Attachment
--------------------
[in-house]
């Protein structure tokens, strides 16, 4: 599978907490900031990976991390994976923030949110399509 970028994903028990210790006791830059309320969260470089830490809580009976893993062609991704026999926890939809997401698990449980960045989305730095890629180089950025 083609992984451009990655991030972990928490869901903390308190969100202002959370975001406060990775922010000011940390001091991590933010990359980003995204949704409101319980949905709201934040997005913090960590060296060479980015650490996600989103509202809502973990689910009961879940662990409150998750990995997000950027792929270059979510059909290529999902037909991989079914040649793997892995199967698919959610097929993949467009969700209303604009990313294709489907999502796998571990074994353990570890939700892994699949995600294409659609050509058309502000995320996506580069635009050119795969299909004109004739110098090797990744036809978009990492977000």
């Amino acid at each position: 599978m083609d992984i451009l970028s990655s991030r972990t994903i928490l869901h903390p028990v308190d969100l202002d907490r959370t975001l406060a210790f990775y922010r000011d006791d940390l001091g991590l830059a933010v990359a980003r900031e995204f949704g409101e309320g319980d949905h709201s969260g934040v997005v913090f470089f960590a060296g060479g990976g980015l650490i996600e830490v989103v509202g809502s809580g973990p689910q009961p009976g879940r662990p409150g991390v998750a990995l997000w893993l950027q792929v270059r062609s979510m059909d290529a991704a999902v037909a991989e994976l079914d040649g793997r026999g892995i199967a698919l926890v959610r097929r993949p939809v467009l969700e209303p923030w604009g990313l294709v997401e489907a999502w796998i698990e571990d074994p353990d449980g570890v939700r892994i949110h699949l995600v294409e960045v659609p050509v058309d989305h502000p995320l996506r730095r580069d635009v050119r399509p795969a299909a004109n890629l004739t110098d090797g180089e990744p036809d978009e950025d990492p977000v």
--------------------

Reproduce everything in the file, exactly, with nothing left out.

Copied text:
[in-house]
């Protein structure tokens, strides 16, 4: 599978907490900031990976991390994976923030949110399509 970028994903028990210790006791830059309320969260470089830490809580009976893993062609991704026999926890939809997401698990449980960045989305730095890629180089950025 083609992984451009990655991030972990928490869901903390308190969100202002959370975001406060990775922010000011940390001091991590933010990359980003995204949704409101319980949905709201934040997005913090960590060296060479980015650490996600989103509202809502973990689910009961879940662990409150998750990995997000950027792929270059979510059909290529999902037909991989079914040649793997892995199967698919959610097929993949467009969700209303604009990313294709489907999502796998571990074994353990570890939700892994699949995600294409659609050509058309502000995320996506580069635009050119795969299909004109004739110098090797990744036809978009990492977000």
């Amino acid at each position: 599978m083609d992984i451009l970028s990655s991030r972990t994903i928490l869901h903390p028990v308190d969100l202002d907490r959370t975001l406060a210790f990775y922010r000011d006791d940390l001091g991590l830059a933010v990359a980003r900031e995204f949704g409101e309320g319980d949905h709201s969260g934040v997005v913090f470089f960590a060296g060479g990976g980015l650490i996600e830490v989103v509202g809502s809580g973990p689910q009961p009976g879940r662990p409150g991390v998750a990995l997000w893993l950027q792929v270059r062609s979510m059909d290529a991704a999902v037909a991989e994976l079914d040649g793997r026999g892995i199967a698919l926890v959610r097929r993949p939809v467009l969700e209303p923030w604009g990313l294709v997401e489907a999502w796998i698990e571990d074994p353990d449980g570890v939700r892994i949110h699949l995600v294409e960045v659609p050509v058309d989305h502000p995320l996506r730095r580069d635009v050119r399509p795969a299909a004109n890629l004739t110098d090797g180089e990744p036809d978009e950025d990492p977000v």